Karmapa to be allowed free movement across India, bar Sikkim

May 25, 2017 11:05 pm0 commentsViews: 107
17th Karmapa Ogyen Trinley Dorje. (Photo courtesy: Karmapa Foundation)

17th Karmapa Ogyen Trinley Dorje. (Photo courtesy: Karmapa Foundation)

(TibetanReview.net, May25, 2017) – More than 17 years after he fled his Chinese ruled homeland, citing lack of freedom to pursue religious study, and arrived at Dharamshala, the government of India is finally set to greatly ease travel restriction on the 17th Karmapa Ogyen Trinley Dorje, according to Indian newspaper reports May 23-24.

The Home Ministry has proposed to the Cabinet Committee on Security (CCS) that the Karmapa be allowed to travel to any part of the country, except Rumtek Monastery in Sikkim, without seeking prior permission from New Delhi, reported indianexpress.com May 24 and others.

The head of the Karma Kagyu tradition of Tibetan Buddhism was born in Tibet and escaped to India through Nepal at the age of 14, reaching Dharamshala in Jan 2000.

Although recognized by the Dalai Lama, Tibet’s exiled spiritual leader, Indian government agencies had for long suspected that the Karmapa was a “Chinese spy”, the reports said.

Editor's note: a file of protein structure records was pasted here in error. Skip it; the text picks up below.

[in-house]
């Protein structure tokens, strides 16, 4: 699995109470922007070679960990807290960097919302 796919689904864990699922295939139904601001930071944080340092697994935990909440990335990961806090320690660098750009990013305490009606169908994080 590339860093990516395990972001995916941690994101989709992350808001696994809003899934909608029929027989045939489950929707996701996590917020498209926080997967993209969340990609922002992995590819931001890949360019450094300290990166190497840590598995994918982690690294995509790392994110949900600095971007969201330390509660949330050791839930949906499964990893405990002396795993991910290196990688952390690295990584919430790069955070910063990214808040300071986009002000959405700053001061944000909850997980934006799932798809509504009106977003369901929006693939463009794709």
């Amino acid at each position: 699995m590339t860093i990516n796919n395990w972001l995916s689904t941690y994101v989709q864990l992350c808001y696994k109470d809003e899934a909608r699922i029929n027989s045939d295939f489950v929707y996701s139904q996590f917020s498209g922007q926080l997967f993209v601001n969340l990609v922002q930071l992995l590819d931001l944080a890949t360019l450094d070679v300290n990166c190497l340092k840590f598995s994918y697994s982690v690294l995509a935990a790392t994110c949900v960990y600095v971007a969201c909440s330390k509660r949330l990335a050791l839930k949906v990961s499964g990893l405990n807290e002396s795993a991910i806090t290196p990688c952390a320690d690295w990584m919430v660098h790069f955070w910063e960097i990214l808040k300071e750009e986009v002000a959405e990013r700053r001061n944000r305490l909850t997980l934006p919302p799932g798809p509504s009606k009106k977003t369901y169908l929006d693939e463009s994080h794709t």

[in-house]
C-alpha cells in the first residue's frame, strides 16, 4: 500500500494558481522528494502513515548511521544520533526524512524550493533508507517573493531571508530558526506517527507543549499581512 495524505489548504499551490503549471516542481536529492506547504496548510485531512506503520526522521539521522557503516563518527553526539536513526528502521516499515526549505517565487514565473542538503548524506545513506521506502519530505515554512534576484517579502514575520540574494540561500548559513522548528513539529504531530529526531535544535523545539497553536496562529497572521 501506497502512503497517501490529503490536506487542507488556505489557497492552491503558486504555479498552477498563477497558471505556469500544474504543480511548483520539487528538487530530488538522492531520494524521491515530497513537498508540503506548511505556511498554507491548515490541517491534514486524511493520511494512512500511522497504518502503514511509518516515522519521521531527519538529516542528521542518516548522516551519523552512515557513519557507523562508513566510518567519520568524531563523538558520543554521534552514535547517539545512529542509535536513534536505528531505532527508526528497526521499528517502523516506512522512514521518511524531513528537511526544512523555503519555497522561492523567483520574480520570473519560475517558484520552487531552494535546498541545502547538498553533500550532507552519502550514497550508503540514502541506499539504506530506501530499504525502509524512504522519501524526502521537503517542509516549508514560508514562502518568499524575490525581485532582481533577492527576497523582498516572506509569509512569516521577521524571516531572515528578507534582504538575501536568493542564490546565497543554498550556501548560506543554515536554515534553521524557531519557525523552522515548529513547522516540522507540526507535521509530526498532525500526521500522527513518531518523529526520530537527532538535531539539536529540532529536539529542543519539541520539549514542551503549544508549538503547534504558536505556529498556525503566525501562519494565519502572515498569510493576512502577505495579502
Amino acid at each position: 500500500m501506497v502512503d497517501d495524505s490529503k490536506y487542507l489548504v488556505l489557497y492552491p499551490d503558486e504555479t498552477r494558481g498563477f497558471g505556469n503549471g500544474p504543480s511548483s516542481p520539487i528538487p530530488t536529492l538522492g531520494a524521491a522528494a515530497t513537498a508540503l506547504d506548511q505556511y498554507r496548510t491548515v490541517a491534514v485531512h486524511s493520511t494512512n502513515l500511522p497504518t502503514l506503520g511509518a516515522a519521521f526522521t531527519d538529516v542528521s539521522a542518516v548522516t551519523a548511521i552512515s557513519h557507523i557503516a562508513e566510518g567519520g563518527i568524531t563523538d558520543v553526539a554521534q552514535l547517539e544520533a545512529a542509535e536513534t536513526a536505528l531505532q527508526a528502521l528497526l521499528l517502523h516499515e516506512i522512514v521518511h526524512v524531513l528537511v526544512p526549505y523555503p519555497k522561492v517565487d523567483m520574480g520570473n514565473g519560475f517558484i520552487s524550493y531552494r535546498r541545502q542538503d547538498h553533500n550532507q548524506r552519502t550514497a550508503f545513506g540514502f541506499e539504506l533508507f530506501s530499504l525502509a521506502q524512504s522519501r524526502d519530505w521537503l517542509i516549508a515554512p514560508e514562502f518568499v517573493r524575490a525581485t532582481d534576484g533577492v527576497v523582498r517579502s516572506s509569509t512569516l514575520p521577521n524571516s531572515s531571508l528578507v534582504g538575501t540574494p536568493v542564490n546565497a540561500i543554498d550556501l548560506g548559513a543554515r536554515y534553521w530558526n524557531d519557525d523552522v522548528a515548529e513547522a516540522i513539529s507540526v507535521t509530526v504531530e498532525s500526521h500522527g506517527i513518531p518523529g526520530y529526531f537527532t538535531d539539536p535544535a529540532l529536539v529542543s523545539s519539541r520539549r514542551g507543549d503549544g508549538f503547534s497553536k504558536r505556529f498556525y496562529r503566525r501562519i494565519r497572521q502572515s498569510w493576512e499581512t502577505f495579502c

The decision to review the restrictions on his travel was reported to have been taken in an attempt to “engage” him.

“All this while, the Karmapa had to wait for the Home Ministry’s clearance to travel in India. After the Cabinet Committee on Security clears the proposal, all he will have to do is to inform the Home Ministry about his travels. Except Sikkim, he can travel anywhere,” thehindu.com May 23 quoted a Home Ministry official as saying.

The reports said that in 2000 itself, a central government order passed by the CCS banned the Karmapa from traveling to Rumtek Monastery in East Sikkim, the exile seat of the Karmapas, and other areas of strategic importance like Lahaul and Spiti in Himachal Pradesh without permission.

However, India in recent years not only permitted the Karmapa to travel to foreign countries but also, in November last year, allowed him to travel to Arunachal Pradesh, a sensitive border state claimed by China as an extension of its sovereign claim over Tibet.

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